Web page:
Gilead and other manufacturers have argued – with only moderate success – that the short-term high cost of a cure actually ends up costing less in the long-term, when compared to both the co-infections and –morbidities (co-existing conditions) that can accompany untreated HCV infections, and the long-term cost of treating other serious chronic illnesses, which over a course of several years, account for far more money being spent to treat them. While this argument may look great on paper for the manufacturers, for government employees and elected representatives who are tasked with prepared, appropriating, and allocating funds in a budgeting process, it’s simply not a feasible one. By their way of thinking, long-term illnesses represent costs that can be spread out over time, while HCV manufacturers expect a cure, right up front, set at a budget-breaking price.

States have found a unique way of getting around the 8th Amendment statute that courts have ruled guarantees treatment: they simply fail or refuse to screen incoming and existing inmates. Many states require that inmates only be screened for HIV during the intake process, allowing prison officials to essentially feign ignorance about their prisoners’ health – if they don’t know, they don’t have to treat. Unfortunately for the state, prisoners are getting wise to this tactic, and are taking them to court to force treatment. Nevada, for example, reported 593 inmates with HCV, including just two who were receiving treatment (0.34%) in 2015 (Botkin, 2017). By March 2016, a total of only nine inmates were receiving treatment.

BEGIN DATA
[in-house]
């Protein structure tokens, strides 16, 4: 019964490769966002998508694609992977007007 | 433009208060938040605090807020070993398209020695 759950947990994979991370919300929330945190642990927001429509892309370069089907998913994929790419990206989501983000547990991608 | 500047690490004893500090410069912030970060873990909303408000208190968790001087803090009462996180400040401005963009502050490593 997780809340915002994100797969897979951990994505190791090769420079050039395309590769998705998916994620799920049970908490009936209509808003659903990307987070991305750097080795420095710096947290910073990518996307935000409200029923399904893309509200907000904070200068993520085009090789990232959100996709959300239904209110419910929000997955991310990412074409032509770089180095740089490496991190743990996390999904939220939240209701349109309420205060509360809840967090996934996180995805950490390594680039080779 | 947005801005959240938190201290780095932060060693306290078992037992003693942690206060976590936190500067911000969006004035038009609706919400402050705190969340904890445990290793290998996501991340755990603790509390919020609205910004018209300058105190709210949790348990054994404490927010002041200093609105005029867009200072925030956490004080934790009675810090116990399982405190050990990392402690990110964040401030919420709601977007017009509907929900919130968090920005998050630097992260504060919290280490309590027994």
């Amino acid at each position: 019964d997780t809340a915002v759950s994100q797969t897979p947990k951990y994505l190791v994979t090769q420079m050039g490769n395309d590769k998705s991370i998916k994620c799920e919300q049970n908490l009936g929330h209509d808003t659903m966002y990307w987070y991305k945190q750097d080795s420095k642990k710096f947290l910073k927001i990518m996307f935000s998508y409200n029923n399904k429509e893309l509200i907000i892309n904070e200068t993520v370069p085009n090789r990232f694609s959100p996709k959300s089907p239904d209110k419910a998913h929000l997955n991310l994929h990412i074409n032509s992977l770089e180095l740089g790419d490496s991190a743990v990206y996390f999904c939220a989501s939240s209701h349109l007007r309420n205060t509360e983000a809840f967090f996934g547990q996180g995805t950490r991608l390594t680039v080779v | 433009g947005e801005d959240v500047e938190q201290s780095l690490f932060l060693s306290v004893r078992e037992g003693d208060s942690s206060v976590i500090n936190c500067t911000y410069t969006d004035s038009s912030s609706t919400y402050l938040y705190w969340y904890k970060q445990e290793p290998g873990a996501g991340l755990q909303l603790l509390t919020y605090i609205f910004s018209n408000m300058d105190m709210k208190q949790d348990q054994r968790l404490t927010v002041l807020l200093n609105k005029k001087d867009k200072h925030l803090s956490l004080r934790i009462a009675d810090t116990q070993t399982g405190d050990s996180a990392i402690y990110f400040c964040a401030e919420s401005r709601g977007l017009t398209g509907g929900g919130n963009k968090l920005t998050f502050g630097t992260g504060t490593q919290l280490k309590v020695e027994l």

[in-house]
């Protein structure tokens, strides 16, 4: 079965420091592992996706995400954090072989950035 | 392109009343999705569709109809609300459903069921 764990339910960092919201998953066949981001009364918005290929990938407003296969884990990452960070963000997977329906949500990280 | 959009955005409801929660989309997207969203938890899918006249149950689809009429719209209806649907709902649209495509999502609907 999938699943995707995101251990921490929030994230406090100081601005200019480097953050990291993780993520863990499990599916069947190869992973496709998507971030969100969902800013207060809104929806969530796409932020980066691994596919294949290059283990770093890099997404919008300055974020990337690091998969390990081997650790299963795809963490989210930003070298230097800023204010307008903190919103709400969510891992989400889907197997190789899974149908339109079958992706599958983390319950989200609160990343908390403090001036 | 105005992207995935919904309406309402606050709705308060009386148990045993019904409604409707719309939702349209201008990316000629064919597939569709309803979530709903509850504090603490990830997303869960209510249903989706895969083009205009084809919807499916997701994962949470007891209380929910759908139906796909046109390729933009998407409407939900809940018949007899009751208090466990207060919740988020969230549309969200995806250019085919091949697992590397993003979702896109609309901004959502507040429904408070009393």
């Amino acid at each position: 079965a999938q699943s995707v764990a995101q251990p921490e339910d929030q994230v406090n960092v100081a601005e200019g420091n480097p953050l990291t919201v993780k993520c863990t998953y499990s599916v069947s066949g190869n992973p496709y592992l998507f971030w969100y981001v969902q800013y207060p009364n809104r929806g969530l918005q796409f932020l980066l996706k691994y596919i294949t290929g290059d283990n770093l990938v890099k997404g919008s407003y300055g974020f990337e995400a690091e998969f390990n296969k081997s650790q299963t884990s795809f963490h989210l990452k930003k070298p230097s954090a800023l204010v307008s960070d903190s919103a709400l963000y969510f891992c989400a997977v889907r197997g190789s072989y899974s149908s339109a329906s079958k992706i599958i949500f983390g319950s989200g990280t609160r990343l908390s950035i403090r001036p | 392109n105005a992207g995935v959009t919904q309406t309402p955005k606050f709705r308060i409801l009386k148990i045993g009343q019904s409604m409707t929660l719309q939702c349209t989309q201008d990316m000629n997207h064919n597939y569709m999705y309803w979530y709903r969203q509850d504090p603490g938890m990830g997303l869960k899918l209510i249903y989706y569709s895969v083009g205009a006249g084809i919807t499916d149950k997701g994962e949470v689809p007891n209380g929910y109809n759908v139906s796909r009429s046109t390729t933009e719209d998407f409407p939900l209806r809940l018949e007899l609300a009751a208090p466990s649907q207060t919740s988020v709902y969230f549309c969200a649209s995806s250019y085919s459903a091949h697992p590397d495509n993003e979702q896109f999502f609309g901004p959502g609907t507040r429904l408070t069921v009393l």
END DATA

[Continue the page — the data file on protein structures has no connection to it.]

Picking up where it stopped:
Given the vast budget constraints placed upon states, we at HEAL Blog understand that the cost of treating every HCV-infected inmate is a potentially financially disastrous proposal, and a non-starter in virtually every state. Attempting to get around those costs by ignoring the problem is simply an unacceptable way for state and Federal prisons to operate. Yes – treatments are expensive; but, when lives are at stake, trying to get around a Constitutional obligation to treat is simply unacceptable.

References:

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Disclaimer: HEAL Blogs do not necessarily reflect the views of the Community Access National Network (CANN), but rather they provide a neutral platform whereby the author serves to promote open, honest discussion about Hepatitis-related issues and updates. Please note that the content of some of the HEAL Blogs might be graphic due to the nature of the issues being addressed in it.